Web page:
Claiming the Health Dividend: Value for Money Estimates of Investment in Walking and Cycling
This report summarizes the latest findings in studies that looked at benefit-to-cost ratios of investments in walking and cycling which are considered to be around 5:1.
Davis, Adrian. (2014). Claiming the Health Dividend: A summary and discussion of value for money estimates from studies of investment in walking and cycling. London, UK: Department for Transport.
The report compiles the latest available cost benefit evidence from the UK and abroad from studies that have calculated health benefits alongside other benefits such as savings in travel time, congestion and accidents.
This report focuses largely on the financial benefits accruing as a result of improvements in health when more of the population become physically active through choosing walking and cycling – for part or all of their travel choices. Illness as an outcome of physical inactivity has been conservatively calculated to directly cost the NHS up to £1.0 billion per annum (2006-07 prices). Indirect costs have been estimated as £8.2 billion per annum (2002 prices).
Walking and cycling have been identified as a key means by which people can build physical activity into their everyday lives. The volume of literature especially on Cost Benefit Analysis of interventions to promote routine walking and cycling has grown in the past decade or so and reveals that the economic justification for investments to facilitate cycling and walking had previously been under-rated or even ignored. Much of the benefit is derived from reductions in premature deaths with large consequent savings in terms of health and knock–on benefits to the economy.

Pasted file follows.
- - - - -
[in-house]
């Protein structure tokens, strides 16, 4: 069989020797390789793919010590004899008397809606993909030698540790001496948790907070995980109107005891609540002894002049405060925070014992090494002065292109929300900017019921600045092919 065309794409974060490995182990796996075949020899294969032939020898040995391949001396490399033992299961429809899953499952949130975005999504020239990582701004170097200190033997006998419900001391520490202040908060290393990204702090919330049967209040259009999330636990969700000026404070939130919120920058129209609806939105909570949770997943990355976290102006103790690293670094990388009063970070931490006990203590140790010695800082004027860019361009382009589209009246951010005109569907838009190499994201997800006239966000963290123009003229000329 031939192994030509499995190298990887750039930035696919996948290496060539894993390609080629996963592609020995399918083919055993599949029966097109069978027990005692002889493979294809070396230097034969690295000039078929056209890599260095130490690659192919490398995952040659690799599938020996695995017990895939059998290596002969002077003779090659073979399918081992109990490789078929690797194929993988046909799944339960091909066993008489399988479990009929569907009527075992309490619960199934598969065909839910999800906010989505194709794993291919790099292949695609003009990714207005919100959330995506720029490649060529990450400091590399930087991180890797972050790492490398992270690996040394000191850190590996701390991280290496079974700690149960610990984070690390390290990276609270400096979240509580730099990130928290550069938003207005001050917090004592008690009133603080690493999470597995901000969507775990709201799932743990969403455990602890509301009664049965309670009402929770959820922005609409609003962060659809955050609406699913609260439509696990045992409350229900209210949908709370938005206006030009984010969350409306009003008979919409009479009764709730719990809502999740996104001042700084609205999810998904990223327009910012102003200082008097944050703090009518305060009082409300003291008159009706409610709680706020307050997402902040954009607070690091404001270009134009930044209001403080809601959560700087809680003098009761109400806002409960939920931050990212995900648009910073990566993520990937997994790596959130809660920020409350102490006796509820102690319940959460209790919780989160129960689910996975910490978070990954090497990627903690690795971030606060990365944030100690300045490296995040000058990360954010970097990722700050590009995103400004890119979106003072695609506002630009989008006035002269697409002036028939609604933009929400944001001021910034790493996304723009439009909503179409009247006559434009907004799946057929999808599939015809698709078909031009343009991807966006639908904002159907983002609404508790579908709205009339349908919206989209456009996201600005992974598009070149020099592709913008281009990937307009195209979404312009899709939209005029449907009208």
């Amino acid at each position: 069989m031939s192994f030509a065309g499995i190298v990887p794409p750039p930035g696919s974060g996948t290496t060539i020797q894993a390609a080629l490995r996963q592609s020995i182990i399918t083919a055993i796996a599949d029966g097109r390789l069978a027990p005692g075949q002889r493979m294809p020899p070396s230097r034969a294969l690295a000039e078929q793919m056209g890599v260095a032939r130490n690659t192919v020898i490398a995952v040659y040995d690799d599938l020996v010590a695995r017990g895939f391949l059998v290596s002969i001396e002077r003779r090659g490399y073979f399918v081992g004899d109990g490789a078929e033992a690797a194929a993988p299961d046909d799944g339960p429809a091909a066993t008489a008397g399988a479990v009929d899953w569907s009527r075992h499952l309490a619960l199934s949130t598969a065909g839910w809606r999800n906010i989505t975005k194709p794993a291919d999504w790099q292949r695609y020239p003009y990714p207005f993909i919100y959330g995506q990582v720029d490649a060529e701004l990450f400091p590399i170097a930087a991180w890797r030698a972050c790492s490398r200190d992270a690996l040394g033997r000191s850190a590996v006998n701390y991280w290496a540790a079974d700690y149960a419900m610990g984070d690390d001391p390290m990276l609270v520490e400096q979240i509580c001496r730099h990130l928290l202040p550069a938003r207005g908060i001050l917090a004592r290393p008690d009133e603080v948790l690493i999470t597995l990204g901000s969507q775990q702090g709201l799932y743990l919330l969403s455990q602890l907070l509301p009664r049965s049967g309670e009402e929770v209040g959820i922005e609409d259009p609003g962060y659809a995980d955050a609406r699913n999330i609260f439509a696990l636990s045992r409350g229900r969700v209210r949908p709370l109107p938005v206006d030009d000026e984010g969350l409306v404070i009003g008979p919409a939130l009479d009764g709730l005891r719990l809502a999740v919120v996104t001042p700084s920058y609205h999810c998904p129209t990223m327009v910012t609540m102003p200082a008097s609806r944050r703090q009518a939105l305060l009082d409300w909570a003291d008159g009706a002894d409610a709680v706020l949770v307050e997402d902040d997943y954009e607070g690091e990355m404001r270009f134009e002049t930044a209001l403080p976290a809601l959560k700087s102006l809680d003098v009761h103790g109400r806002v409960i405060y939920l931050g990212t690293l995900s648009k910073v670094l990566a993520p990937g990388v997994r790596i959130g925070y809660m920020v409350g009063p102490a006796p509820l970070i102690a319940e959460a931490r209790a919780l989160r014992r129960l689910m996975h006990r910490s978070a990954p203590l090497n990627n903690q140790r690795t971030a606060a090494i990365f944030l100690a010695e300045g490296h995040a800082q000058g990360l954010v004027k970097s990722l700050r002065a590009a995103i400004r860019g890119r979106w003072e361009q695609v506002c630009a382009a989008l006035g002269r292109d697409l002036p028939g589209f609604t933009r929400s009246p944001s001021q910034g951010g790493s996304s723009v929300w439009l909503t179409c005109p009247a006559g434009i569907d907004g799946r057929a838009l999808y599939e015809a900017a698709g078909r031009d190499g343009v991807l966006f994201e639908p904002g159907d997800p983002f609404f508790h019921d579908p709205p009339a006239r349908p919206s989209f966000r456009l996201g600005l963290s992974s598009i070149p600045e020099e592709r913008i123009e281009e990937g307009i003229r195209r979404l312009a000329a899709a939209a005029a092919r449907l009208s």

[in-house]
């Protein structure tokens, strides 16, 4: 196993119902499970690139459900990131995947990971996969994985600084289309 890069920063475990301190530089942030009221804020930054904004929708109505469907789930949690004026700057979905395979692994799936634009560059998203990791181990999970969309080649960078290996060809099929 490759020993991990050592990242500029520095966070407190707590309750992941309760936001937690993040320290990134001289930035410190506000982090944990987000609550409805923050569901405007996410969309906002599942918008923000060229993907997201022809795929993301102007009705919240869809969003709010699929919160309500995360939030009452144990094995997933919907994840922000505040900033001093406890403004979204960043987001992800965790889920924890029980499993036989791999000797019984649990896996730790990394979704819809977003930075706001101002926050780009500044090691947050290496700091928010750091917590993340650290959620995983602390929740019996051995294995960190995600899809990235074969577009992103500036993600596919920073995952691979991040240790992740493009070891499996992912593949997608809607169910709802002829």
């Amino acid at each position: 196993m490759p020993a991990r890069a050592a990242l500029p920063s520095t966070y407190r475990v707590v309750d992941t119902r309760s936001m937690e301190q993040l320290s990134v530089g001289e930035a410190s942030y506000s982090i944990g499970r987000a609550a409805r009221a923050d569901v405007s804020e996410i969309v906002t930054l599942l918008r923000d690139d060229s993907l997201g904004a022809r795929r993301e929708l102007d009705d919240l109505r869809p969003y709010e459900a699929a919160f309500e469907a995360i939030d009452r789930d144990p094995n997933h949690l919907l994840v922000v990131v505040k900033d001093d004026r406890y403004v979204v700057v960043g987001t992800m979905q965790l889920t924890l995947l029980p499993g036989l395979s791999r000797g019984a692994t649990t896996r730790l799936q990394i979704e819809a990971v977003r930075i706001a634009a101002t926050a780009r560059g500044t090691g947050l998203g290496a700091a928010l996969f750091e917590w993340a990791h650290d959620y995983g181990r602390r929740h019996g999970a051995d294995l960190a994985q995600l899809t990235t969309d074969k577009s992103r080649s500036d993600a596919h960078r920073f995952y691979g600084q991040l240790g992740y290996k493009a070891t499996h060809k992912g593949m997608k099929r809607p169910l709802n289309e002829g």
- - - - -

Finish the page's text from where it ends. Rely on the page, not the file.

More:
This update of a review published in 2010 assesses the evidence base from both peer reviewed and grey literature both in the UK and beyond. As per the original review it remains the case that almost all of the studies identified report economic benefits of walking and cycling interventions which are highly significant. In terms of value for money, the Department of Transport values ‘very highly’ any scheme which returns more than £4 for every £1 invested. The mean benefit to cost ratio for all schemes identified in this report is 6.28:1 and for the UK alone the mean figure is 5.62:1. 4.